It’s close enough to where I live that I could ride my bike there in a day. (Could… but haven’t!)

4. Water sausage sightings. I live a five-minute walk from the beach (whaaaat) where sea otters play (awwwwww). THEY ARE SO CUTE. Help.

5. Mount Albert Edward backpacking trip. A visit to Strathcona Provincial Park gave Yann and I another reason to be happy about becoming islanders. I am excited about going back and taking a whistle with me, thanks to the lesson the Albert Edward trip taught me.

6. Rock climbing outdoors.My four years in Montréal were spent pulling on mostly plastic: I did not have the right circle of friends to pursue this hobby outside a climbing gym. Since moving to Victoria, I’ve already jammed my fingertips in crevices full of spider webs more in one summer than I have during my Montréal years.

7. Showing off my new home to one of my few international buddies, Ed. I may have gotten sick during his visit, and the weather may have been mostly crappy, but seeing a foreigner admire the beauty of my homeland so hard was sweet.

I am slightly proud of myself for riding my bike in the pouring rain for as long as I did during his visit. Not that I had any other choice, but my overall attitude about it was mildly commendable.

8. Made an edible miniature replica of St. Basil’s Cathedral with Tammy. This was only three weeks ago, but what a strut-worthy achievement.

9. Fly on my bike. My bikes didn’t see as many kilometers as in 2018, but I started time trialing myself and noticed an improvement that suggested that I could be very good if I applied myself more. Additionally, I did not fall off my bike or smash my fingers riding knuckle-first into a bollard (ah, 2017).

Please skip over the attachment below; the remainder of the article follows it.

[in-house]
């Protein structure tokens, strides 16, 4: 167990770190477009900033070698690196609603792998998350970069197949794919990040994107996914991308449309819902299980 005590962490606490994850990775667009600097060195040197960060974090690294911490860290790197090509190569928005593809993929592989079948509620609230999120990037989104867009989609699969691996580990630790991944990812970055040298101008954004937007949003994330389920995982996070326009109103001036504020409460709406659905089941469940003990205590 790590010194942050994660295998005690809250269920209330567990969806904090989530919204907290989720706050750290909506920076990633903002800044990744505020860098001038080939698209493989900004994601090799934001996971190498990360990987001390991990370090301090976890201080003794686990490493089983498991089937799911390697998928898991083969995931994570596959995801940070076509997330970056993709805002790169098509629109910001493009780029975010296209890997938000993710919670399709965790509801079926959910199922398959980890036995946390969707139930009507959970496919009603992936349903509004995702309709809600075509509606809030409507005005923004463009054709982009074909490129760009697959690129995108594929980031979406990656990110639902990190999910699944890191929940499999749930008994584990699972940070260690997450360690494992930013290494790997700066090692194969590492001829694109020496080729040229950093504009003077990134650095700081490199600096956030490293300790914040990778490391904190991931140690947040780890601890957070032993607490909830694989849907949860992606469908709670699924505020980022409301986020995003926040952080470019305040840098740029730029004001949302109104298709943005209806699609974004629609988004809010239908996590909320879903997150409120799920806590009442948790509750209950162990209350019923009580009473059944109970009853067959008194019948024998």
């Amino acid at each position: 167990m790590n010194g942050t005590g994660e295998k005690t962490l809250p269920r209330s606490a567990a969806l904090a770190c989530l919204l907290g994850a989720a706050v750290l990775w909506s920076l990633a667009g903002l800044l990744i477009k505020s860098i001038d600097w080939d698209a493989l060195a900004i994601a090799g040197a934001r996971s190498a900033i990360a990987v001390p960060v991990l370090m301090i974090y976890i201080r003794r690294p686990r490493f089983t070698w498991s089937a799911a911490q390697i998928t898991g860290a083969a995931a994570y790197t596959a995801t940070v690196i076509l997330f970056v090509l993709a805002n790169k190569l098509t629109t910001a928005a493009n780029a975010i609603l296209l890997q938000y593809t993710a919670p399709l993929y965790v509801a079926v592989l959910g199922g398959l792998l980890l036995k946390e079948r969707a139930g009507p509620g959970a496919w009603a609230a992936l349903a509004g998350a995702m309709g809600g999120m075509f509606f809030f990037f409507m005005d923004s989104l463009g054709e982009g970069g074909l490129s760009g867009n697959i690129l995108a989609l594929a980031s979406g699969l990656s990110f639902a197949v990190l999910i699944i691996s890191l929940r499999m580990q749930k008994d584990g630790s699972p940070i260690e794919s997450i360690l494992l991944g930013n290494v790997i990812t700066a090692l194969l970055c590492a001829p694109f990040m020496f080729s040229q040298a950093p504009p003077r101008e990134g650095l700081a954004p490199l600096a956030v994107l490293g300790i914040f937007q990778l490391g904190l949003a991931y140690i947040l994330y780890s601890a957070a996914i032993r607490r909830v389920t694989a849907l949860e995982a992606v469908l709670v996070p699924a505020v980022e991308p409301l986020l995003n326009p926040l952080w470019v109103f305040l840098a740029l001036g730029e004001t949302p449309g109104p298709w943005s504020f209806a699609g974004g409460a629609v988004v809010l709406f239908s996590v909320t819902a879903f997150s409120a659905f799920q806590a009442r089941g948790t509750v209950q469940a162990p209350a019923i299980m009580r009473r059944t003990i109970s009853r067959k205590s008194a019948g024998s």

Last year, I also listed nine moments of gloom. I don’t feel like doing that this year, nor do I want to share nine goals I may or may not have lest I don’t achieve any of them. Instead, here are nine fake goals that I definitely won’t achieve:

  1. Get a miniature dairy cow and learn to make my own cheese.
  2. Become a life coach. Take my team all the way to the championship.
  3. Turn one of the living room windows into a sunroom extension, for the cats. Specifically for Bubble.
  4. Invent a new flavour.
  5. Become a respected handbag designer. (As opposed to a disgraced one.)
  6. Trade my miniature dairy cow, for a miniature diary cow, which is a cow that I can record my thoughts and feelings on.
  7. Sell my life story, which I’ve written on the diary cow, to a film producer who will then cast the cow to play the part of me. This cow will go on to become much more successful than me, but I’d be okay with it. After all, I’d have my handbag line.
  8. Redesign the Canadian banknotes, and if I have the time, the Euro also. (The Queen gets to stay on the Canadian $20 bill, but her hair is now in a ponytail.)
  9. Solve the world’s problems one by one by popularizing various hashtags and posting photos of myself making the peace sign.

What are some of your fake goals? Or real ones?

Happy New Year!

One thought on “Fitting the year in nine boxes.